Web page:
I started doing this thing on Instagram recently, which is this: I stopped trying to gain new followers.
I had been dutifully posting my list of 20+ hashtags on every photo for years, rolling my eyes at the fake comments from bots, watching people follow me just to see if I would follow them back so that they could unfollow me right away. I never felt like I knew which hashtags to use, it was tedious to find new ones, and I didn’t like how they looked under my photos. They always made me feel like I was trying too hard. Not to mention that – especially when the post was a personal one – using hashtags like #toronto_igers felt like inviting a bunch of strangers into my living room and having to watch them make inauthentic, superficial remarks about the stuff I loved.
Obviously social media is exactly that – social – and I completely understand the impulse to find new friends and fans. I should be clear that I don’t judge anyone trying to grow their following or their business by (almost) any means possible. But given that I don’t even use my Instagram account as a business tool (it’s a collection of pretty moments I love), it started to seem silly to be hustling for likes and follows. As this blog makes obvious, I’m not really interested in creating viral content or creating a “lifestyle brand”, even if that idea does seem appealing sometimes.
So I just stopped posting hashtags on my photos, beyond my own personal ones. And my engagement went way, way up. I now have fewer total likes per photo, but significantly more comments, especially from people who I actually know, love, or respect.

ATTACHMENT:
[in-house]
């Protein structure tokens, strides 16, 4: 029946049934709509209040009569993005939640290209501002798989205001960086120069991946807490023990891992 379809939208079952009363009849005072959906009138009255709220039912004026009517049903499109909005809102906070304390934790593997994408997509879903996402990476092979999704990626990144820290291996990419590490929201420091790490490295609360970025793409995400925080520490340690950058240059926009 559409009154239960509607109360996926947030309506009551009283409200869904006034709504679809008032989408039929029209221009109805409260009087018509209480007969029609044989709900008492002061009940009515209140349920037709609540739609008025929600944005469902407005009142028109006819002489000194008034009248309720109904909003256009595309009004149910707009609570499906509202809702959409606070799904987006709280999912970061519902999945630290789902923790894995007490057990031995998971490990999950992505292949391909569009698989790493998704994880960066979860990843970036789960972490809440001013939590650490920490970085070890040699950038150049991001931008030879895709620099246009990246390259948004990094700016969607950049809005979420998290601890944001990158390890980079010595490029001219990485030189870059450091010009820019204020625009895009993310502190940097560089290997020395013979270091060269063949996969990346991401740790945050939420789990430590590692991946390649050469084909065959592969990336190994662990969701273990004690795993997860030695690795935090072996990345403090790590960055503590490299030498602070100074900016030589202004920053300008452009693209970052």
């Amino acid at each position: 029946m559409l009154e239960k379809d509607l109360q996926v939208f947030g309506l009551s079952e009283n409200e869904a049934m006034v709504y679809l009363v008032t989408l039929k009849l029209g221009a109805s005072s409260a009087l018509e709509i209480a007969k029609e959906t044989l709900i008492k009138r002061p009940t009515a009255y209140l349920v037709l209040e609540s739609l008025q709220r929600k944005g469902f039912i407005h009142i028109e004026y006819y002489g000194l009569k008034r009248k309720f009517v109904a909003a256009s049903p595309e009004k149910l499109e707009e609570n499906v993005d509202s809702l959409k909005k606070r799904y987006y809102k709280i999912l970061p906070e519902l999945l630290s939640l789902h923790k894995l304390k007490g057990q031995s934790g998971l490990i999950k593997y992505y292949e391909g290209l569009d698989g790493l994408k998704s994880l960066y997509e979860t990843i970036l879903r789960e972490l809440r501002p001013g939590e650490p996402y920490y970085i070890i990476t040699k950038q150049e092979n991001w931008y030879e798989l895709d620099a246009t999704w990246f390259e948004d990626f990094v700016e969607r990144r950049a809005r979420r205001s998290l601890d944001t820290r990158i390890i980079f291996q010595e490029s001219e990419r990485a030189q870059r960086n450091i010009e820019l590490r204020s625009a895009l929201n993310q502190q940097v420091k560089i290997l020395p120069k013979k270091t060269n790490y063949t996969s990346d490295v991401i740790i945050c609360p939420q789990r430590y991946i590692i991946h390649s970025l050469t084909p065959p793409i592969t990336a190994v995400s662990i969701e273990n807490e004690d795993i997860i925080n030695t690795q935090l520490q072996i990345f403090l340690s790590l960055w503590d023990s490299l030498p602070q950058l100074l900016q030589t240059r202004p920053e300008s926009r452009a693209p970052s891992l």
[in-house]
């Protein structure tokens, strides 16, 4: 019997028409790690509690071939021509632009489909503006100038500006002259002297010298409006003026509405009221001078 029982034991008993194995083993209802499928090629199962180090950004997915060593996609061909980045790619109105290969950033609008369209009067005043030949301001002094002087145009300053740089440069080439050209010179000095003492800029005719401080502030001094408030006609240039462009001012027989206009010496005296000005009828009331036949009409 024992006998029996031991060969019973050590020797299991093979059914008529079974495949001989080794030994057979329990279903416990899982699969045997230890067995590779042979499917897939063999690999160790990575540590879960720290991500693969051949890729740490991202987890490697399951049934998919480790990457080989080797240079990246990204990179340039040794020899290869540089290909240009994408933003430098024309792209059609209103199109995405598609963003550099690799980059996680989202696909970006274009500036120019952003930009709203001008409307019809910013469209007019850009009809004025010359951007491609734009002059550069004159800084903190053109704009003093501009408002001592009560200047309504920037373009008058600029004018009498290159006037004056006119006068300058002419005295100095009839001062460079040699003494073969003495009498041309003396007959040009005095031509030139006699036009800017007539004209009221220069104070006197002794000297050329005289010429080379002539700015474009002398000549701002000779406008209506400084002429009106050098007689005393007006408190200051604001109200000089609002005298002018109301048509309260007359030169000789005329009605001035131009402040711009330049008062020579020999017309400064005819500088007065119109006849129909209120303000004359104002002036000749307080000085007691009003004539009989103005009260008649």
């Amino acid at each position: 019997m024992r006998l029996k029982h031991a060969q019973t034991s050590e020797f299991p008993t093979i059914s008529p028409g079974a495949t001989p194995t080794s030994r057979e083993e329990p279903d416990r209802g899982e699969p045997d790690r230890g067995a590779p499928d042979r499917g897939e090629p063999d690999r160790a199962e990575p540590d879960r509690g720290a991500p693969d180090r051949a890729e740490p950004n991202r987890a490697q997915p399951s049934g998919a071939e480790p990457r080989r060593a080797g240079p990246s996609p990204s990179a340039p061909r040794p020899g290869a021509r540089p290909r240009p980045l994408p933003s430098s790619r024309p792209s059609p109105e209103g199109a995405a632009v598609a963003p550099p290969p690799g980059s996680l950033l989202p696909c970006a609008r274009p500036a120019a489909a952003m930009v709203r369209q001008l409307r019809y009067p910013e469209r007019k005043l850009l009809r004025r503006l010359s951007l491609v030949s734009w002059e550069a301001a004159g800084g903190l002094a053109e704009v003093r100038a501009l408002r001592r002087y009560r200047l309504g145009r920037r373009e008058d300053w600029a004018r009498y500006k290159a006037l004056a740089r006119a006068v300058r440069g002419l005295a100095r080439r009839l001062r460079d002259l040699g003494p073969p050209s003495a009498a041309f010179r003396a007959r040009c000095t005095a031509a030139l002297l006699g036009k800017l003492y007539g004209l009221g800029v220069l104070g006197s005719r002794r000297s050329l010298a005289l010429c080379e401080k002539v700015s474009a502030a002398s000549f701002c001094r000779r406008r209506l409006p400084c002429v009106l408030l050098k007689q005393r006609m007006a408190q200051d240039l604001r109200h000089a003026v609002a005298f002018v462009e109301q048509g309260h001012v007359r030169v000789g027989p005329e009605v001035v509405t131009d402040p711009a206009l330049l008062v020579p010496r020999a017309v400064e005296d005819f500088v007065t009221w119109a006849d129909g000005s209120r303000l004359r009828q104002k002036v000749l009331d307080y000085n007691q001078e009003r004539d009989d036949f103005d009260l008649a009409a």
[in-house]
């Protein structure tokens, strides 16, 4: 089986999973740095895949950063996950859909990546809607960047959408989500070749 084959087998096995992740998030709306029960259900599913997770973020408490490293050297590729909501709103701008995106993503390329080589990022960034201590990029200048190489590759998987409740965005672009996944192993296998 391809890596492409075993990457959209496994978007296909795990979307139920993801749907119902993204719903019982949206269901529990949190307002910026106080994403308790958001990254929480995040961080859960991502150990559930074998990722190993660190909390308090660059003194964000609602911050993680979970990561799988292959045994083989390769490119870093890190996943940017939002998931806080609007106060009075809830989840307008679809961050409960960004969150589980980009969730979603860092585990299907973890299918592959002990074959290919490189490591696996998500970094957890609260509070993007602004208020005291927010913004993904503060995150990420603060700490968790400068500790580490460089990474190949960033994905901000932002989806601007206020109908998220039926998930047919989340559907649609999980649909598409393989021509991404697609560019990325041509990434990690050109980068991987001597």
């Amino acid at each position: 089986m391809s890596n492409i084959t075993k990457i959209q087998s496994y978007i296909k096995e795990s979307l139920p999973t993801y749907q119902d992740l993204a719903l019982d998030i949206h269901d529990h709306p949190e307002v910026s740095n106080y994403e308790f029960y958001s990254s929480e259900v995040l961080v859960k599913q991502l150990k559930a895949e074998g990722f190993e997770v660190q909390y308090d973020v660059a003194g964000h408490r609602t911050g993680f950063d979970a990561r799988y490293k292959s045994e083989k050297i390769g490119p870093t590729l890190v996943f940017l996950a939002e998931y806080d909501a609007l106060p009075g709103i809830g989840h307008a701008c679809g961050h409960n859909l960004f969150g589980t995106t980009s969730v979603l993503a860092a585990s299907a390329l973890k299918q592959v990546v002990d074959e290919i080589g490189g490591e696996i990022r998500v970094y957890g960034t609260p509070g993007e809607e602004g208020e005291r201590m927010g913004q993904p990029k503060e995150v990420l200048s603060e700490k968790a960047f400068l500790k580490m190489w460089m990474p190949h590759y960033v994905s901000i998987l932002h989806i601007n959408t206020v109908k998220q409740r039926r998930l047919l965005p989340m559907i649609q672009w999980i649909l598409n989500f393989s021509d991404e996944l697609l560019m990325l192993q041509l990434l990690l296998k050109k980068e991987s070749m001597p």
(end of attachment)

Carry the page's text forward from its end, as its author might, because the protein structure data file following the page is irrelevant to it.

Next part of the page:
I sent the message to the people who matter to me:this is for you.
Removing tags and talking in my real voice rather than my Marketing Voice sends an extremely loud message, even subconsciously. Posting without an official call to action is refreshing to read – and to write. And this has actually had an effect. Now, when I ask a question, my people know I’m talking to them, rather than some unidentified Future Fan. Now, the comments I get are real, authentic, and supportive. The robots have (mostly) gone away and left me in peace. I feel more grounded, and more free to share what’s really on my heart. I’ve made my Instagram life just a little bit quieter and a little bit more fun.
When I started reflecting on this, I heard Brené Brown saying:
I thought about how crazy it is that most of us can steamroll over [real] friends while we work to win the approval and acceptance of people who really don’t matter in our lives — people whom we’d never call when we were in a real struggle.
Again, I don’t really think the answer is to never use hashtags again, or to abandon Instagram as a marketing platform for your business. It’s a tool, and like any tool, it can be helpful in creating community and driving sales. But it’s something to think about, as our lives continue to get noisier and our attention spans become shorter: